Now, everything really starts to smell bad for everybody!
After reporting about the complete disconnection of Russia from the global internet on March 11, there are signs that the Russian Spy Ship Yantar, known for spying on undersea internet cables, has left its base in the Russian Arctic…
Yantar, the special mission ship reputed to be involved in spying on undersea internet cables, has left its base. The controversial ship has departed Olenya Guba near the Kola Peninsular in Russia’s arctic north.
Analysis of Sentinel-2 satellite imagery from today shows its usual pier empty. A ship matching it is also seen in the imagery out at sea.
In Russian sources Yantar is described as a ‘Special Purpose Ship’ or ‘Oceanographic vessel’. In the West however it is regarded as a spy ship. Its forte is surveying undersea cables and possibly tapping, delousing or sabotaging them.
Olenya Guba is home to much of the fleet of Russia’s secretive GUGI (Main Directorate of Underwater Research).
‘Research’ is a euphemism for spying in this context.
Other vessels based there include the famous spy submarine Losharik, which suffered a fatal fire on July 1, 2019.
Losharik and other deep-diving midget submarines are carried to their targets by giant host submarines. These are converted DELTA-III / IV ballistic missile submarines.
There is also a pen for trained Beluga Whales. This was possibly related to the whale which turned up off the Norwegian coast in April 2019.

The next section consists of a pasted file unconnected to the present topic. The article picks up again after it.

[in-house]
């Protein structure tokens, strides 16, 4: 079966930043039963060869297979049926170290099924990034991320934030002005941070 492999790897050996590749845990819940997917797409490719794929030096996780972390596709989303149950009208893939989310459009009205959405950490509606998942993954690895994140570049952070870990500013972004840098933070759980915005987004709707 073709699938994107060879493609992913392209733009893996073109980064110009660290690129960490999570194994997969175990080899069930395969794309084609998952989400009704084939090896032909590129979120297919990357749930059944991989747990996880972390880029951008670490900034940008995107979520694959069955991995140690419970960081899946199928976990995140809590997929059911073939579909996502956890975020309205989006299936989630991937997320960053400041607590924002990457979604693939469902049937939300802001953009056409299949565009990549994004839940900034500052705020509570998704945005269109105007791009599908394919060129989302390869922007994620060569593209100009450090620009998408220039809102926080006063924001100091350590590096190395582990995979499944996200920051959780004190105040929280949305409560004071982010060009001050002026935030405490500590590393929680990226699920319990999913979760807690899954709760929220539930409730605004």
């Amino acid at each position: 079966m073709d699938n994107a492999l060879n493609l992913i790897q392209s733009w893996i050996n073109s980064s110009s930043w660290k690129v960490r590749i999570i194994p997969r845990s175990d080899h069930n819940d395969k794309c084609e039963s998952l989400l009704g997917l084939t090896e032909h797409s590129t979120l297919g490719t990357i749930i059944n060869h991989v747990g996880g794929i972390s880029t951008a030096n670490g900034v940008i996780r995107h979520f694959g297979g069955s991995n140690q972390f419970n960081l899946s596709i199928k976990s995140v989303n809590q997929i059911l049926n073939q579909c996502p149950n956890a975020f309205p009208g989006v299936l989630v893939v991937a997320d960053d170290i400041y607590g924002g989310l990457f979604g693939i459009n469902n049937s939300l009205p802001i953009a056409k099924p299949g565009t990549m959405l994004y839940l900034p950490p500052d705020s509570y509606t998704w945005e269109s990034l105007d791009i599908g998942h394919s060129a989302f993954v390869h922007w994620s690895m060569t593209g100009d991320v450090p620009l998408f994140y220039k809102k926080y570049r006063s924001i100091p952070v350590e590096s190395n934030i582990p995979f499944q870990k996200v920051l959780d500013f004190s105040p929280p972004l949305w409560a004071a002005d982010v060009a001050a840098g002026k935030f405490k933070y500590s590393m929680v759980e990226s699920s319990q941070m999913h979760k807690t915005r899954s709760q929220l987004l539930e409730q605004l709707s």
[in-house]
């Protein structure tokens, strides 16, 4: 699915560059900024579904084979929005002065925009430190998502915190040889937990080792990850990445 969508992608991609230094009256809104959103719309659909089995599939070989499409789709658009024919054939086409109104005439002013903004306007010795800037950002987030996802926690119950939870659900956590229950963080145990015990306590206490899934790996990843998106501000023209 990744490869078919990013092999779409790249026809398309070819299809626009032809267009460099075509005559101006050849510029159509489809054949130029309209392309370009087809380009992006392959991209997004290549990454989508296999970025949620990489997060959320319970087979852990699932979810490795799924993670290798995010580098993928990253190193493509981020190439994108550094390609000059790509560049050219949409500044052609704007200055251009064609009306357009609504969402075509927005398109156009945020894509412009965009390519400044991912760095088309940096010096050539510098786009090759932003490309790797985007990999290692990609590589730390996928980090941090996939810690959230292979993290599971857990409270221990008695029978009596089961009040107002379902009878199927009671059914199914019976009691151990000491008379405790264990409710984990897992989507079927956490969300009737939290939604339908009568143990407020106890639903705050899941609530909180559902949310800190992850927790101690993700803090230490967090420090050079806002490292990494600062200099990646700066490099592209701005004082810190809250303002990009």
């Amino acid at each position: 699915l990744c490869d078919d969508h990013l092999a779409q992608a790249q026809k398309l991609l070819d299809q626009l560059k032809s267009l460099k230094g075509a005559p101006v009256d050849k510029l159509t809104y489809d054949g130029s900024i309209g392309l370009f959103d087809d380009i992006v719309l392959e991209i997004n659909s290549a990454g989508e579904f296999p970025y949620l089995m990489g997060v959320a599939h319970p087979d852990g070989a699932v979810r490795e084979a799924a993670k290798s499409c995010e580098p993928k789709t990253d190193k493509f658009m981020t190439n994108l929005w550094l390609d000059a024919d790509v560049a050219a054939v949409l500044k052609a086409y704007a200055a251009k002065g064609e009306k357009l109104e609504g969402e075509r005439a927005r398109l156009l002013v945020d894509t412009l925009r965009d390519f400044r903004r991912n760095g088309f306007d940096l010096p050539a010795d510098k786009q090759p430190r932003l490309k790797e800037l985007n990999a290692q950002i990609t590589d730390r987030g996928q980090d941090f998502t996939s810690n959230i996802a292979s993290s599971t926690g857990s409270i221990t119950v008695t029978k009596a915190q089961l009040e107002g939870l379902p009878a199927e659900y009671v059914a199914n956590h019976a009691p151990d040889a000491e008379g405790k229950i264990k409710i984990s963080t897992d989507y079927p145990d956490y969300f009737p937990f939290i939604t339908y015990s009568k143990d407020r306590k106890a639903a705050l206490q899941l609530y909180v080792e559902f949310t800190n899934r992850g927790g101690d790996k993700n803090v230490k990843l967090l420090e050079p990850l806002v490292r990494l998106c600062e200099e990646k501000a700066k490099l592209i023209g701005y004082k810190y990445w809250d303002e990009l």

Yantar is equipped with the pr.16810 “Rus” (AS-37 Russia) crewed submersible which can dive to over 6,000 meters (20,000 feet). This is much deeper than the 100 meter (300 foot) deep waters where she is currently hovering. The submersible is carried in a large hangar and is launched over the starboard (righthand) side.
At its stern there are two a-frames for launching smaller submersibles and remote operated vehicles (ROVs). Crewed systems may include the ARS-600 which is the Russian version of the Canadian designed Deep Worker submersible.
The submersibles and ROVs can be used for operating on seabed infrastructure such as internet cables. Additionally Yantar can use her shipboard and towed sonar systems to map the sea floor.
According to a report, Russia’s secretive special survey ship Yantar raised eyebrows after it was caught loitering near the vicinity of Trans-Atlantic underwater Internet Cables in Ireland in 2021. The ship was previously seen conducting operations off Syria, in the Persian Gulf, and of the Americas. And elsewhere.
Every computer that is connected to the Internet is part of this global network, even the computer in your home. These undersea cables are the invisible force driving the modern internet, with funding coming from internet giants such as Google, Facebook, Microsoft, and Amazon.
Today’s undersea cables were based on technology originally developed in 1858 when Cyrus West Field laid the first transatlantic telegraph cable. It operated for only three weeks but subsequent attempts in 1865 and 1866 were more successful. Today, there are about 380 underwater cables in operation around the world, spanning a length of over 745,645 miles (1.2 million kilometers). [HiSutton, NavalNews, Submarine Cable Map]
Do not forget that the World Economic Forum has removed Cyber Polygon from its webpage a few days ago…
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